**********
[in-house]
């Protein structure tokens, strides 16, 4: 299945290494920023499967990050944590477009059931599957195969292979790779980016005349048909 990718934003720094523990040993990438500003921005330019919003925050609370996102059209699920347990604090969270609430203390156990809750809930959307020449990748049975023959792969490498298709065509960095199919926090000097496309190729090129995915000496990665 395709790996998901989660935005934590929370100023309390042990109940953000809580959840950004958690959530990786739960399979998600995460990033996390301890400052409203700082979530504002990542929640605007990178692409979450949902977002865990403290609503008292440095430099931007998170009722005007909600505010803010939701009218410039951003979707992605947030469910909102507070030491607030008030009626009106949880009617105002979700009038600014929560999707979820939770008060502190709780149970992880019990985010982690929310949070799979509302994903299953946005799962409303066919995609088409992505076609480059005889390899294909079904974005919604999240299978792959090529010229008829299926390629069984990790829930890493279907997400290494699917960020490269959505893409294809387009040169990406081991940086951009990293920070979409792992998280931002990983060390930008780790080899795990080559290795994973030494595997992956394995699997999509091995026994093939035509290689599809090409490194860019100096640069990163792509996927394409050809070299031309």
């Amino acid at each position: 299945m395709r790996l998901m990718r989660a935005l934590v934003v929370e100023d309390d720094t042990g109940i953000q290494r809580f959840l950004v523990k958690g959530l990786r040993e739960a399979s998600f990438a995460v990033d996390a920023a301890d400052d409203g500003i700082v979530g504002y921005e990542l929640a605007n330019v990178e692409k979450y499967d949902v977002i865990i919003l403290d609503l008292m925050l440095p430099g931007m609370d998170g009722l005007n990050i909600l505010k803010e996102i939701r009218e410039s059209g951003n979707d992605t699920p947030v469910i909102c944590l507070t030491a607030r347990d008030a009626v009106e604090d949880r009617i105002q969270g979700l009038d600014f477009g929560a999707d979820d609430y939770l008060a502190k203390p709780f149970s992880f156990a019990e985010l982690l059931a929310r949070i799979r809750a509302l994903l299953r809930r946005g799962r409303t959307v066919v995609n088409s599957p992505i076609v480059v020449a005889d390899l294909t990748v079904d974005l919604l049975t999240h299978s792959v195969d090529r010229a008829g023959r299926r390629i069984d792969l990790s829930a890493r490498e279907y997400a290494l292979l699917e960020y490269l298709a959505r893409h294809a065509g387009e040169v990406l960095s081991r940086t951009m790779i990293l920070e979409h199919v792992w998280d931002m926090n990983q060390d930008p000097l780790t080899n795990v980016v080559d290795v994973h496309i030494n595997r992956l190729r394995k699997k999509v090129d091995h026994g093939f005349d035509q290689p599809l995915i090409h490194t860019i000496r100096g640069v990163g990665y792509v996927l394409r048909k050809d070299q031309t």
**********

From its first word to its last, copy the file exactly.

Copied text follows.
[in-house]
């Protein structure tokens, strides 16, 4: 299945290494920023499967990050944590477009059931599957195969292979790779980016005349048909 990718934003720094523990040993990438500003921005330019919003925050609370996102059209699920347990604090969270609430203390156990809750809930959307020449990748049975023959792969490498298709065509960095199919926090000097496309190729090129995915000496990665 395709790996998901989660935005934590929370100023309390042990109940953000809580959840950004958690959530990786739960399979998600995460990033996390301890400052409203700082979530504002990542929640605007990178692409979450949902977002865990403290609503008292440095430099931007998170009722005007909600505010803010939701009218410039951003979707992605947030469910909102507070030491607030008030009626009106949880009617105002979700009038600014929560999707979820939770008060502190709780149970992880019990985010982690929310949070799979509302994903299953946005799962409303066919995609088409992505076609480059005889390899294909079904974005919604999240299978792959090529010229008829299926390629069984990790829930890493279907997400290494699917960020490269959505893409294809387009040169990406081991940086951009990293920070979409792992998280931002990983060390930008780790080899795990080559290795994973030494595997992956394995699997999509091995026994093939035509290689599809090409490194860019100096640069990163792509996927394409050809070299031309």
């Amino acid at each position: 299945m395709r790996l998901m990718r989660a935005l934590v934003v929370e100023d309390d720094t042990g109940i953000q290494r809580f959840l950004v523990k958690g959530l990786r040993e739960a399979s998600f990438a995460v990033d996390a920023a301890d400052d409203g500003i700082v979530g504002y921005e990542l929640a605007n330019v990178e692409k979450y499967d949902v977002i865990i919003l403290d609503l008292m925050l440095p430099g931007m609370d998170g009722l005007n990050i909600l505010k803010e996102i939701r009218e410039s059209g951003n979707d992605t699920p947030v469910i909102c944590l507070t030491a607030r347990d008030a009626v009106e604090d949880r009617i105002q969270g979700l009038d600014f477009g929560a999707d979820d609430y939770l008060a502190k203390p709780f149970s992880f156990a019990e985010l982690l059931a929310r949070i799979r809750a509302l994903l299953r809930r946005g799962r409303t959307v066919v995609n088409s599957p992505i076609v480059v020449a005889d390899l294909t990748v079904d974005l919604l049975t999240h299978s792959v195969d090529r010229a008829g023959r299926r390629i069984d792969l990790s829930a890493r490498e279907y997400a290494l292979l699917e960020y490269l298709a959505r893409h294809a065509g387009e040169v990406l960095s081991r940086t951009m790779i990293l920070e979409h199919v792992w998280d931002m926090n990983q060390d930008p000097l780790t080899n795990v980016v080559d290795v994973h496309i030494n595997r992956l190729r394995k699997k999509v090129d091995h026994g093939f005349d035509q290689p599809l995915i090409h490194t860019i000496r100096g640069v990163g990665y792509v996927l394409r048909k050809d070299q031309t």